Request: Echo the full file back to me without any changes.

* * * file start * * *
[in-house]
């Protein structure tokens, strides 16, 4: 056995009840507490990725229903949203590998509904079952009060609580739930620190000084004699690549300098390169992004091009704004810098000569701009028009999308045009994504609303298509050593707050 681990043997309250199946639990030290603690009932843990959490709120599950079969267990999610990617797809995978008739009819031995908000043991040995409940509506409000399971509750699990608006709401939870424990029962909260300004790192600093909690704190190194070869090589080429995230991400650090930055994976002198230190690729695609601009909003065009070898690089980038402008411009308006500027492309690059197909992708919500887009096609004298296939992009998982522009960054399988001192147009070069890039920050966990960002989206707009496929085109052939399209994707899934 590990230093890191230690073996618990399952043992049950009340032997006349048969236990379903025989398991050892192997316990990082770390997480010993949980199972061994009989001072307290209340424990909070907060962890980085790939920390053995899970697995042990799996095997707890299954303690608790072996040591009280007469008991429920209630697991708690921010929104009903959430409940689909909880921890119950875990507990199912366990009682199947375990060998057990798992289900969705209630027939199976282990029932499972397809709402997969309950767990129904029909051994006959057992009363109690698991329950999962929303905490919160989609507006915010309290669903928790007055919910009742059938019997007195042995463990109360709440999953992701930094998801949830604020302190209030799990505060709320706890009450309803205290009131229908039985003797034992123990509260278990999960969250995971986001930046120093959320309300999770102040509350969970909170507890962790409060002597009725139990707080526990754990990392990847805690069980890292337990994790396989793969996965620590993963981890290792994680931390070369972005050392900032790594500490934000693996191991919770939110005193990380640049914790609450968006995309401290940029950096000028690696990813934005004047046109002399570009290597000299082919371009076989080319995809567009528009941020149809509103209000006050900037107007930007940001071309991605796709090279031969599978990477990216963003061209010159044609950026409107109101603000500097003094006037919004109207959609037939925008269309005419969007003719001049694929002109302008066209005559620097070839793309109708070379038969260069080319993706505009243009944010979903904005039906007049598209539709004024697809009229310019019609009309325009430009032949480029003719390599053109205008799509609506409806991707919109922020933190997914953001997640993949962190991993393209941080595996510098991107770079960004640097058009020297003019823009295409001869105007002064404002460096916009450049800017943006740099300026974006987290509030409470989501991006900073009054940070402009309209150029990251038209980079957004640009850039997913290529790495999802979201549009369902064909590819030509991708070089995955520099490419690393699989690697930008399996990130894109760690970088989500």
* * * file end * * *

[in-house]
């Protein structure tokens, strides 16, 4: 056995009840507490990725229903949203590998509904079952009060609580739930620190000084004699690549300098390169992004091009704004810098000569701009028009999308045009994504609303298509050593707050 681990043997309250199946639990030290603690009932843990959490709120599950079969267990999610990617797809995978008739009819031995908000043991040995409940509506409000399971509750699990608006709401939870424990029962909260300004790192600093909690704190190194070869090589080429995230991400650090930055994976002198230190690729695609601009909003065009070898690089980038402008411009308006500027492309690059197909992708919500887009096609004298296939992009998982522009960054399988001192147009070069890039920050966990960002989206707009496929085109052939399209994707899934 590990230093890191230690073996618990399952043992049950009340032997006349048969236990379903025989398991050892192997316990990082770390997480010993949980199972061994009989001072307290209340424990909070907060962890980085790939920390053995899970697995042990799996095997707890299954303690608790072996040591009280007469008991429920209630697991708690921010929104009903959430409940689909909880921890119950875990507990199912366990009682199947375990060998057990798992289900969705209630027939199976282990029932499972397809709402997969309950767990129904029909051994006959057992009363109690698991329950999962929303905490919160989609507006915010309290669903928790007055919910009742059938019997007195042995463990109360709440999953992701930094998801949830604020302190209030799990505060709320706890009450309803205290009131229908039985003797034992123990509260278990999960969250995971986001930046120093959320309300999770102040509350969970909170507890962790409060002597009725139990707080526990754990990392990847805690069980890292337990994790396989793969996965620590993963981890290792994680931390070369972005050392900032790594500490934000693996191991919770939110005193990380640049914790609450968006995309401290940029950096000028690696990813934005004047046109002399570009290597000299082919371009076989080319995809567009528009941020149809509103209000006050900037107007930007940001071309991605796709090279031969599978990477990216963003061209010159044609950026409107109101603000500097003094006037919004109207959609037939925008269309005419969007003719001049694929002109302008066209005559620097070839793309109708070379038969260069080319993706505009243009944010979903904005039906007049598209539709004024697809009229310019019609009309325009430009032949480029003719390599053109205008799509609506409806991707919109922020933190997914953001997640993949962190991993393209941080595996510098991107770079960004640097058009020297003019823009295409001869105007002064404002460096916009450049800017943006740099300026974006987290509030409470989501991006900073009054940070402009309209150029990251038209980079957004640009850039997913290529790495999802979201549009369902064909590819030509991708070089995955520099490419690393699989690697930008399996990130894109760690970088989500």